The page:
Source: Panel Discussion, Inquiry, Vol. 49 No. 1, Spring 2012
From the abstract:
In summer 2011, Massachusetts Attorney General Martha Coakley publicly challenged the appropriateness of the board compensation practices of the state’s four major nonprofit health plans, and promised to seek legislation that would grant her the authority to approve or deny future board compensation practices of these plans. In response, the board of one of those plans, Blue Cross Blue Shield of Massachusetts, considered seeking a change in its ownership status from a public charity to a member-owned mutual company to avoid such regulatory intervention in the future. It ultimately decided against seeking such a change because of more pressing issues, and it indefinitely suspended board compensation. At about this same time, down the Atlantic Coast, local media were questioning the board compensation practices of the nonprofit Blue Cross Blue Shield of South Carolina.
In fall 2011, the Governance Institute released the results of its most recent compensation survey showing that 15% of the 660 nonprofit hospital and system respondents were compensating some or all of their board members, up from 10% in 2009. Government-sponsored respondents were found to be the most likely to compensate some or all of their board members; nonprofit health system respondents were found to compensate their board chairs more than others (25% at $30,000 to $50,000 and 25% at more than $50,000).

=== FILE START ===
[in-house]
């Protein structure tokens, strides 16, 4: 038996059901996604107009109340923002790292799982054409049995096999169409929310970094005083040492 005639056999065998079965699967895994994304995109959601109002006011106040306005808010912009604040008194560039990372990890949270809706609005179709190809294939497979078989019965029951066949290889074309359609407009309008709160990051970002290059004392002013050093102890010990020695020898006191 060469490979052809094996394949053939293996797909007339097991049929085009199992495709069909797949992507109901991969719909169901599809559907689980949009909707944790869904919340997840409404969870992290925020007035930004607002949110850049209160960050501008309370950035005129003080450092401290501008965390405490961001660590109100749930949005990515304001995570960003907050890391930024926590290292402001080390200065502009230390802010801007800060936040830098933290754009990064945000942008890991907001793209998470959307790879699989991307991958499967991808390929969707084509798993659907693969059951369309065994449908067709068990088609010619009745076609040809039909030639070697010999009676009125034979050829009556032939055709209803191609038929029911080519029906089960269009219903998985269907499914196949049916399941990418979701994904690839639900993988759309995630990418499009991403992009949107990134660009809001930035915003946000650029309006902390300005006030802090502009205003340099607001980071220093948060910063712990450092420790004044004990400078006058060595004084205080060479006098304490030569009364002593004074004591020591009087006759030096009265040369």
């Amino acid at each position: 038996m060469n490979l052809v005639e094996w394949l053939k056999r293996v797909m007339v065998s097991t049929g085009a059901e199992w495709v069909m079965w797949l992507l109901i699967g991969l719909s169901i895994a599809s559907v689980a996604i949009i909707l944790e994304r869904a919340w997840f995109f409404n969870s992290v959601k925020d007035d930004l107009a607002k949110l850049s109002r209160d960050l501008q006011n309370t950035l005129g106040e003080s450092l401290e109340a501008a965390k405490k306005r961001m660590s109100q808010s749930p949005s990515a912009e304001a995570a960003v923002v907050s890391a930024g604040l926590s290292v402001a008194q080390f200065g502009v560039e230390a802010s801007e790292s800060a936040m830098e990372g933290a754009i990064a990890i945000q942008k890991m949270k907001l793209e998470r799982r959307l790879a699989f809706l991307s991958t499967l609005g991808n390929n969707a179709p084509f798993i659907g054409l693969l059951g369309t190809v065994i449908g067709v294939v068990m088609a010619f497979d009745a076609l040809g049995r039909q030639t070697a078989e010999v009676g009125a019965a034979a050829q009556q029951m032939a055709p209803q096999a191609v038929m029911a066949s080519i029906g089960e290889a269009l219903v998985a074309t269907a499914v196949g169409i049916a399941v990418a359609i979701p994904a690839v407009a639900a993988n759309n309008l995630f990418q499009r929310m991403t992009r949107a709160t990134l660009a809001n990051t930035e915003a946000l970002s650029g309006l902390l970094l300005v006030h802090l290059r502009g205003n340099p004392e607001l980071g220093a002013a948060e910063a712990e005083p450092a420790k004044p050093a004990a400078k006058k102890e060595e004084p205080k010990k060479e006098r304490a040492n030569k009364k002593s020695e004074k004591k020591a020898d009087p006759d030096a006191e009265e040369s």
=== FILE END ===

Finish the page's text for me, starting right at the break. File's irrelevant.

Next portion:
Are there circumstances under which it is appropriate for a nonprofit health care organization to compensate, or to consider compensating, some or all of its board members? Would board members receiving some level of compensation tend to take their board assignments more seriously? If compensation is deemed appropriate for some board members, should all be compensated to at least some degree? Where a board decides that all its members should receive some compensation, should individual board members be permitted to opt out?
These are among the issues explored in the following discussion, another in Inquiry’s ongoing Dialogue series, co-sponsored by the Alliance for Advancing Nonprofit Health Care to provide a variety of voices on important nonprofit health care issues.